David Ward: ‘The pace of progress in India and the transition is huge.’
David Ward, CEO and president of Global NCAP, says that the pace of turnaround in the Indian automobile industry is one of the biggest globally and the fact that Indian companies are leading the charge is a true tribute to the idea of ‘Make in India”.
David Ward, CEO and president of Global NCAP, says that the pace of turnaround in the Indian automobile industry is one of the biggest globally and the fact that Indian companies are leading the charge is a true tribute to the idea of ‘Make in India”. In an exclusive interview with Autocar Professional’s Sumantra B Barooah, he charts out the progress of the #SaferCarsForIndia project over the past 5-6 years.
The series of latest results that we have seen – Altroz, XUV 300, Tata Tiago and Tigor – at a broad level what do these results indicate?
We are seeing five-star cars as almost normal practice. That is unusual even when you compare from last year. It is setting a whole new benchmark that has been accomplished for safety for the whole industry here in India. It is a tremendous achievement where you see two major Indian brands competing like this for such good five-star ratings.
Today’s four-star is also a big achievement, it is significantly better than a regulatory minimum. So in a way, it is throwing the challenge to other manufacturers. We are looking forward to car companies like Maruti Suzuki and others emulating this performance that we are seeing from Tatas and Mahindra.
When you started the #SaferCarsForIndia campaign in 2014, did you expect that the initiative will reach this level in just a matter of five years.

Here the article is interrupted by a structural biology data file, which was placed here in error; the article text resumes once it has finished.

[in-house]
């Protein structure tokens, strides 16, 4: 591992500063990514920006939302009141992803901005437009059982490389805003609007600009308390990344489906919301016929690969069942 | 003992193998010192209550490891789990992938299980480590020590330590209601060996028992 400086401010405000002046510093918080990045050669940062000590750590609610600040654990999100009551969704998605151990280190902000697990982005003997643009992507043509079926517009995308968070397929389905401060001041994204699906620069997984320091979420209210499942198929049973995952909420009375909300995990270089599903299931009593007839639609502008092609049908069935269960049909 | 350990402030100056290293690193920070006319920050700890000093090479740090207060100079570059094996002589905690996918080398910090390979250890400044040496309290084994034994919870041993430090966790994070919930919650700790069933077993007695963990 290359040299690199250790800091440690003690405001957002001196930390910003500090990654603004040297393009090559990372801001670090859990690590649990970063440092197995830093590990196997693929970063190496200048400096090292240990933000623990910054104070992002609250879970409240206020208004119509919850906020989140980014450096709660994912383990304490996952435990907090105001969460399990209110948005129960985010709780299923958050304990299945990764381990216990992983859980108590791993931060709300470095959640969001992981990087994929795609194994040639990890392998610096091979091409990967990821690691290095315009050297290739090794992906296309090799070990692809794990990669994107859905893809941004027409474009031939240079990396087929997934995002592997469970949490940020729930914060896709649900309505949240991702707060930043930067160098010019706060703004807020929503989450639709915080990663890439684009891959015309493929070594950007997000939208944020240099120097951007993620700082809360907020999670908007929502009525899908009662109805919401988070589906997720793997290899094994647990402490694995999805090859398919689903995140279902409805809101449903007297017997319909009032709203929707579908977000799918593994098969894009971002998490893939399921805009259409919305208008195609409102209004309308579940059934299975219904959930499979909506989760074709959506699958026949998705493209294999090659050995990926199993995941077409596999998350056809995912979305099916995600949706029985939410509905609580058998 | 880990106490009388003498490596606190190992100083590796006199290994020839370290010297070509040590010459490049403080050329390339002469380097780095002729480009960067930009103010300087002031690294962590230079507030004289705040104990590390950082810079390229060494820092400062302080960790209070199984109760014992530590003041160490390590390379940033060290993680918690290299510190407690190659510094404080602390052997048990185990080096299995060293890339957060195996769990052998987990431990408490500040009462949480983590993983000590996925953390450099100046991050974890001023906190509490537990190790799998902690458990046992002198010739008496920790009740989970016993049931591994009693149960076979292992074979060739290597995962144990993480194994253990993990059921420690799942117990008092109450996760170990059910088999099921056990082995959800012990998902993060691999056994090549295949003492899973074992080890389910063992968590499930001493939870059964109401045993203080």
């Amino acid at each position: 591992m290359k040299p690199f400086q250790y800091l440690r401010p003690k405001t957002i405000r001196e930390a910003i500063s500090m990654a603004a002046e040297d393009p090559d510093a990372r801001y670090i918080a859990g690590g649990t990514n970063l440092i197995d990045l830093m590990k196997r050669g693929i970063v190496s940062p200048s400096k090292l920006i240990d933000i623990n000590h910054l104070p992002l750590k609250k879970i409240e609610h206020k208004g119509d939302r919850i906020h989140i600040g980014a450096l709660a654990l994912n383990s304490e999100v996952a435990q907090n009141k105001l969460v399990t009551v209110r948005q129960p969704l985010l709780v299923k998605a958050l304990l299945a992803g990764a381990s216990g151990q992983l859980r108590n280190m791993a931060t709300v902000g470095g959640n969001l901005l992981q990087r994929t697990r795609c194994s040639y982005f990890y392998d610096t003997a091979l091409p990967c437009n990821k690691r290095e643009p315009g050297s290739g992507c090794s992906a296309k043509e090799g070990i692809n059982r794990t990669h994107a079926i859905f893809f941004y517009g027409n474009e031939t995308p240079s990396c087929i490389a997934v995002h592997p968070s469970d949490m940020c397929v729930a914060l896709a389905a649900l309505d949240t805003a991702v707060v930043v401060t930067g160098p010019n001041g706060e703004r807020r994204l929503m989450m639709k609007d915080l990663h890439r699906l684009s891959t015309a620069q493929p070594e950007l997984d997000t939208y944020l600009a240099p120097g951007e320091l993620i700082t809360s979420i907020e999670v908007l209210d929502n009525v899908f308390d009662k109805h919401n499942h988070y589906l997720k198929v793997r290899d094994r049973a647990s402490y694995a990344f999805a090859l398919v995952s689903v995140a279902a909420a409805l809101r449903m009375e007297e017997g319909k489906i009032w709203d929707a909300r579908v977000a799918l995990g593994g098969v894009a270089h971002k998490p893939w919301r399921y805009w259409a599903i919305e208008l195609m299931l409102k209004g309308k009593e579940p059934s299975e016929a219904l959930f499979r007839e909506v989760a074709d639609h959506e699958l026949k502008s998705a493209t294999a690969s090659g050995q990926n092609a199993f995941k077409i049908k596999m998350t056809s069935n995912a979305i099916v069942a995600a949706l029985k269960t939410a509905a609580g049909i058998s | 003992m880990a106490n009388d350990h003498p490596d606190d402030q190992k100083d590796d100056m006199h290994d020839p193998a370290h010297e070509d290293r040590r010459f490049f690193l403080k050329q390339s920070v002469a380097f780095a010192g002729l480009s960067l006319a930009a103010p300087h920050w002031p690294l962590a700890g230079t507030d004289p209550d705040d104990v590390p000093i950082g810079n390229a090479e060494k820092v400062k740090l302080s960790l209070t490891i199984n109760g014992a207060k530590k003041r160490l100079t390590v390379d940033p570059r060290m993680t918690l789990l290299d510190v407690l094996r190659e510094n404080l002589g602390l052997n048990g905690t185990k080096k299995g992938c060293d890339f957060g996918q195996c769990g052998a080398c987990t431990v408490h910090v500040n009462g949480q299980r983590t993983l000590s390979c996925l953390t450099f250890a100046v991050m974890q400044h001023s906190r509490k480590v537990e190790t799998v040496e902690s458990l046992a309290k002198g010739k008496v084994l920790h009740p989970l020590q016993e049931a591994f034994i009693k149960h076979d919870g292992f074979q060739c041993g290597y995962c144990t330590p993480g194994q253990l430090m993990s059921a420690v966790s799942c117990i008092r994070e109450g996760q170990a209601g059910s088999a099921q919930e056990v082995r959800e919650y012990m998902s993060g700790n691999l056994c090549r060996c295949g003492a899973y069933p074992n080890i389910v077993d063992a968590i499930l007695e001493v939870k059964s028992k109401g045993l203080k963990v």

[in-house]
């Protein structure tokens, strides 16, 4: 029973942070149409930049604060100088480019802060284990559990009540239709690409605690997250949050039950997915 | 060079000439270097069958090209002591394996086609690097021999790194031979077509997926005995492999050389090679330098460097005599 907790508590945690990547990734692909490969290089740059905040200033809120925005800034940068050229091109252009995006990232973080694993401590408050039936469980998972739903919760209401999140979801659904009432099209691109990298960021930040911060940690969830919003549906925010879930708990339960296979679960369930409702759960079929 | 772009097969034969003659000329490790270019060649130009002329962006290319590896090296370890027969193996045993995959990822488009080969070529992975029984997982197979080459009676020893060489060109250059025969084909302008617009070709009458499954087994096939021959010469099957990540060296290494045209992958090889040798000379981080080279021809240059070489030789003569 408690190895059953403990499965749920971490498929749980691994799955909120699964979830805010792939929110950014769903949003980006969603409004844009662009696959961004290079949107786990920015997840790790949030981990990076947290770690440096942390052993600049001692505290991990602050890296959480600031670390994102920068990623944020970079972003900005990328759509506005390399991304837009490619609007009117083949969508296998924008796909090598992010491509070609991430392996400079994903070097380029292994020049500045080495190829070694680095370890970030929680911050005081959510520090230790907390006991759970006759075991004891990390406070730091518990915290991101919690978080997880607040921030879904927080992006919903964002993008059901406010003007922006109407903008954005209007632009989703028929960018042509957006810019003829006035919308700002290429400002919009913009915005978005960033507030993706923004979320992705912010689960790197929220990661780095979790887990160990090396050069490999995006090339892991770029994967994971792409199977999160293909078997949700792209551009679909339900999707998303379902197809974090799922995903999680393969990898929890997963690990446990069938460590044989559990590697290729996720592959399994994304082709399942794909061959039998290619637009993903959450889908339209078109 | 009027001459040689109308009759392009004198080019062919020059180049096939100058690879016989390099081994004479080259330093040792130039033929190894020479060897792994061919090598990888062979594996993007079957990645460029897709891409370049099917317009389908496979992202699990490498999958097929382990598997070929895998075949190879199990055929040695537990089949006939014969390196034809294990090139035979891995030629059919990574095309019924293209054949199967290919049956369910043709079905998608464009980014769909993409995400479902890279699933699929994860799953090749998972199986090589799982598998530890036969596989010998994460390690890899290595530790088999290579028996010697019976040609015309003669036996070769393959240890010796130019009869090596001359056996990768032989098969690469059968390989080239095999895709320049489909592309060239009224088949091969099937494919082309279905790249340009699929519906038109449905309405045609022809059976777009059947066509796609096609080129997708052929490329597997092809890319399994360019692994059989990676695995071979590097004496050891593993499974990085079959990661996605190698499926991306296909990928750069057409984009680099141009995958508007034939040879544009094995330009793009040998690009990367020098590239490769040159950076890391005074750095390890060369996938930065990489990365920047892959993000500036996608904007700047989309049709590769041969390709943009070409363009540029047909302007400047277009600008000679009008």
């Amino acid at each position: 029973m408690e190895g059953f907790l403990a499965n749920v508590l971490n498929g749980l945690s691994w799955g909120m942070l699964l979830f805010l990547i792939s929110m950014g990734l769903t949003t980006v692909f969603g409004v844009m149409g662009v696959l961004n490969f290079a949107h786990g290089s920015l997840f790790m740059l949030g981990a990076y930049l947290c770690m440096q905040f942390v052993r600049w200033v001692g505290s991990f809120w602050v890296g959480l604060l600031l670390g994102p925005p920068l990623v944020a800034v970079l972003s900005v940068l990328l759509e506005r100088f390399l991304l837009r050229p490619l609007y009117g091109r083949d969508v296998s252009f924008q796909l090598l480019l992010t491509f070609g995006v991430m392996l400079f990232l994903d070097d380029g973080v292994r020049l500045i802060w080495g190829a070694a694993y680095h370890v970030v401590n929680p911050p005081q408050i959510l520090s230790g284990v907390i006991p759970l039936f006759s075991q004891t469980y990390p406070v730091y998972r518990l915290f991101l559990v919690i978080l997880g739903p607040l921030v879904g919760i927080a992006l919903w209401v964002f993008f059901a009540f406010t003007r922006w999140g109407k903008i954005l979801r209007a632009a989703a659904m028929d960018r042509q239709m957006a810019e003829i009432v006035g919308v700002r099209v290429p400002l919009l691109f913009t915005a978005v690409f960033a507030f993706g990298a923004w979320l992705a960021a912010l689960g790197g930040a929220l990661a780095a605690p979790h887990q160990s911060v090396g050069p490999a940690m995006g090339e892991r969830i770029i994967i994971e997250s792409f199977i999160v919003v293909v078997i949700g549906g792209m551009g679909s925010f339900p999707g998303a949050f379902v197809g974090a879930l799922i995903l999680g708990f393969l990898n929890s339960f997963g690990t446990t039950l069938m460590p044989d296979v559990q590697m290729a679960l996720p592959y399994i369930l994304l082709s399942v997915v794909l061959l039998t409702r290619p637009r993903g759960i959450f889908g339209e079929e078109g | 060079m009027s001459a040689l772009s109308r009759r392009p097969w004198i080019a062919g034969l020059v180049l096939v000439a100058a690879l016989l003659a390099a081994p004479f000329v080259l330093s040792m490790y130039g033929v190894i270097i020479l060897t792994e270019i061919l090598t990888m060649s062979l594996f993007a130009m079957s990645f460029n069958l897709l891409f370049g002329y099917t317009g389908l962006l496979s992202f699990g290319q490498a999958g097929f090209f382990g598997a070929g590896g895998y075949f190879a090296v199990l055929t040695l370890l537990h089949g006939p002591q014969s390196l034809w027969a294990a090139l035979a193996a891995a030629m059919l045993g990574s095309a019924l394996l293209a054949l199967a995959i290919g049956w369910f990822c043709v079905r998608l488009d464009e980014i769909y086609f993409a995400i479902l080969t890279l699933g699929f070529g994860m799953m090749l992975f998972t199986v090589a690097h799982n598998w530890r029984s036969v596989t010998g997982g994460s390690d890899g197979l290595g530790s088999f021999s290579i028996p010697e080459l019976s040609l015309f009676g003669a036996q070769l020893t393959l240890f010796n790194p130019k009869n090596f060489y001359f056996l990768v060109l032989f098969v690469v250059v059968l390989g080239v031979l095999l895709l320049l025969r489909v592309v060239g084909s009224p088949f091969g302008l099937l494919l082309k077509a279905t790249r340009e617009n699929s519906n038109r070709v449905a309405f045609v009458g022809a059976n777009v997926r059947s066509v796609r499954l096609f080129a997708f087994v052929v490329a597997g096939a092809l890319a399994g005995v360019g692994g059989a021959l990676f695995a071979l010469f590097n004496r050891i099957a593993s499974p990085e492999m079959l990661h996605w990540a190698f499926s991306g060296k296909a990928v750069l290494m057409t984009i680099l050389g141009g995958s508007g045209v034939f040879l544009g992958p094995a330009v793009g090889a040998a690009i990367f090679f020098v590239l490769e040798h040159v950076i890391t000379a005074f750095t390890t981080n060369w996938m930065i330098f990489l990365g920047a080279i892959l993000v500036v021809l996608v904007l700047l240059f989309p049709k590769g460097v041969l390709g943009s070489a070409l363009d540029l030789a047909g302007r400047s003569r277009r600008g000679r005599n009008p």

I am really happy about the pace of the turnaround that we have seen. India, in fact, has seen one of the fastest pace of turnaround that we have seen. The government’s role in terms of regulation that has been put in place also helped. I think I expected this to happen but it happened much faster. The original expectation was that a global brand like Volkswagen will take up the cudgels but it is very satisfying to see actually two Indian brands leading the charge. It is a great tribute to the idea of ‘Make In India’. Really commendable for Indian companies.
You mentioned that this is a fastest kind of turnaround what we saw in India but it does it does remind you of any similar kind of story elsewhere in the world? And how will you rate it in terms of the market performance in comparison to other markets where you have seen such improvement in the safety quotient.
It is in many ways similar to what you have seen in Europe, more than 20 years ago, when the first Euro NCAP was launched. Very quickly you saw manufacturers like Volvo align to the safety norms. But the big change was brought about by Renault in that period, they suddenly started getting all the five stars cars, a lot like Tata now in India. The European Union also adopted safety practices with gusto, although it took a bit longer than what we saw in India now. That is by far the best comparison I can think of.
In Europe, how long did it take to reach from zero to five stars then?
The first NCAP results were released in 1997 and in 2001 we got the first five-star car. So it took a while more initially, the pace of progress but now it is very different. Last year, Euro NCAP tested 65 cars and 45 of them got five stars.
Currently, the test protocol for Euro NCAP is the most advanced in the world. That shows the big transition that NCAPs had made. Certainly the pace of progress in India and the transition is huge and where it is coming from is commendable. Compared to Europe, India had a many zero-rated cars when they started, so it is a huge leap forward.
The base when they started off was much lower in India compared to where Europe started, then?
Yes, that is right. Also people were being skeptical. I think what we saw in India is one of the biggest turnarounds that we have seen. India will be matching the performance of most of the world.
Also read: David Ward writes on ‘Road map for safer vehicles 2030’
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